How to rip DVD clips at full quality for demo reel

Discussion in 'Digital Video' started by ctone, Feb 4, 2007.

  1. ctone macrumors member

    Nov 28, 2006
    I need to make a demo DVD of my video/audio work, which needs to be the best quality I can achieve. Much of the source material will come from commercial DVDs. These would of course be copy protected, but my purpose is to just edit together a demo reel DVD of clips, not make full copies. Some other material will come from VHS tapes, which I am planning to pass through my Sony miniDV camcorder (unless someone here tells me that the quality of the Canopus box is that much better that it is worth buying just for this purpose.)

    Anyway, I need advice on how to rip clips off of commercial DVDs for this purpose at full quality (no compression). I need to keep the video and audio quality intact as much as possible. As far as I can tell, Handbrake does it only with compression. I am a music engineer and a novice in this area, so be gentle:eek: thanks
  2. pianojoe macrumors 6502


    Jul 5, 2001
    N 49.50121 E008.54558
    So you are going to use commercial video clips to promote your business, actively circumventing digital copy protection on the way.

    1. You will get caught.

    2. DVD video is already compressed. Unless your NLE system can handle MPEG2, you will have to convert the video if you want to do destructive editing. If it's just for using individual clips, you can always toss these into your DVD mastering app of choice. (DVDSP?) But beware: Not all DVD players/software players take lightly on changing compression rate and audio codec in the middle of a movie.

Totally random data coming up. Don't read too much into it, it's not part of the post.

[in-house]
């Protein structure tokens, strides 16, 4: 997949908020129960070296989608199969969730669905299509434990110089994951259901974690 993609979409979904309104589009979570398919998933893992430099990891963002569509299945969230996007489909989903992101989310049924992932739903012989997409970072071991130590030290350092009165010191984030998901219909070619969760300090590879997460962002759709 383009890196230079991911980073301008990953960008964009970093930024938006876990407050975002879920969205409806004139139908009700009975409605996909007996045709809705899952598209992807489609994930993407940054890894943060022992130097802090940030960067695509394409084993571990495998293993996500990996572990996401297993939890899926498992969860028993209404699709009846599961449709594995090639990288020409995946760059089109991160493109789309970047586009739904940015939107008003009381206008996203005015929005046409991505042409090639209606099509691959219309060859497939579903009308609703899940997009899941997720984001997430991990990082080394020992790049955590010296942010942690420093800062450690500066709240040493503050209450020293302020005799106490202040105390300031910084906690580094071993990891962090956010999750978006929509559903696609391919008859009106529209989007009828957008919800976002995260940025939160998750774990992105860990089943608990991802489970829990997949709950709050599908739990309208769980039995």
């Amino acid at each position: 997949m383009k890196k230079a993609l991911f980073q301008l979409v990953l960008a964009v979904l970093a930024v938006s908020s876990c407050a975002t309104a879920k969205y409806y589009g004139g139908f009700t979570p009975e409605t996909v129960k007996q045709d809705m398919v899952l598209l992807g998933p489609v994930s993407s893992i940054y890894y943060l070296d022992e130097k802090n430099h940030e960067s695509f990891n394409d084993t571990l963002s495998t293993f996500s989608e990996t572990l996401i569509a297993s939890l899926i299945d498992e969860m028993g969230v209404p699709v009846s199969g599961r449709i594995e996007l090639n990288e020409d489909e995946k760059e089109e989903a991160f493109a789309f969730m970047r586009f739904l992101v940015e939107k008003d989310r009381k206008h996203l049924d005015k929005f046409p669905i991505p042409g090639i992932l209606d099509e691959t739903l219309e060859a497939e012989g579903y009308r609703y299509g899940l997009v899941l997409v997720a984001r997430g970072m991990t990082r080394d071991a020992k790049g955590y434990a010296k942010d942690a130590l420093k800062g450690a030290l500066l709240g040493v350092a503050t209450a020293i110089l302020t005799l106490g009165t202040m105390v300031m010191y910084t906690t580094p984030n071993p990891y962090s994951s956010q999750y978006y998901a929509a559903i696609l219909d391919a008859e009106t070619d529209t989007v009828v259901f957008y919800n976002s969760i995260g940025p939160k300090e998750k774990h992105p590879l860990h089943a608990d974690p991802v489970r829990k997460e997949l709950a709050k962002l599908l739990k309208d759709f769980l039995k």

3. bmb012 macrumors 6502

    Jul 25, 2006
    Not trying to be too mean or anything, but using commercial DVD clips to promote a business is probably the most n00b thing a professional could possibly do.

    If someone showed me a demo reel that contained DVD rips instead of client work, I'd just laugh at them.
  4. northernmunky macrumors 6502a


    Jan 19, 2007
    London, Taipei
    I've worked on projects where clients have requested clips ripped from DVD's all the time to create features to promote business. The difference is we were making films that were blatantly satirical and done obviously on purpose as opposed to ripping the clips and trying to pass it off as our own work. Not a defence, still illegal, but sometimes a necessary part of the industry.

    To answer the question Mactheripper to rip the DVD and remove the Macrovision. DVDxDV Pro to convert the clips to DV which can be imported and edited in Final Cut Pro.
  5. weldon macrumors 6502a


    May 22, 2004
    Denver, CO
    Did anyone consider the possibility that he was the music engineer on these movies and wants the rips to show off his own work?

    ctone, you want to look into Mac the Ripper.

    The problem you will run into is that the MPEG-2 from DVD is already compressed and is not meant to be edited. Because the compression uses reference frames and incremental "change" frames to rebuild the video stream, it poses problems if you want to cut a clip at a point that doesn't start with a full reference frame. The way Apple works around this with iMovie is to import everything into the Apple Intermediate Codec before editing. This kind of transcoding can result in some quality loss. However, if your focus is to show off the film score and audio engineering, then I don't think you will care about this minor issue as long as the audio and video are in sync.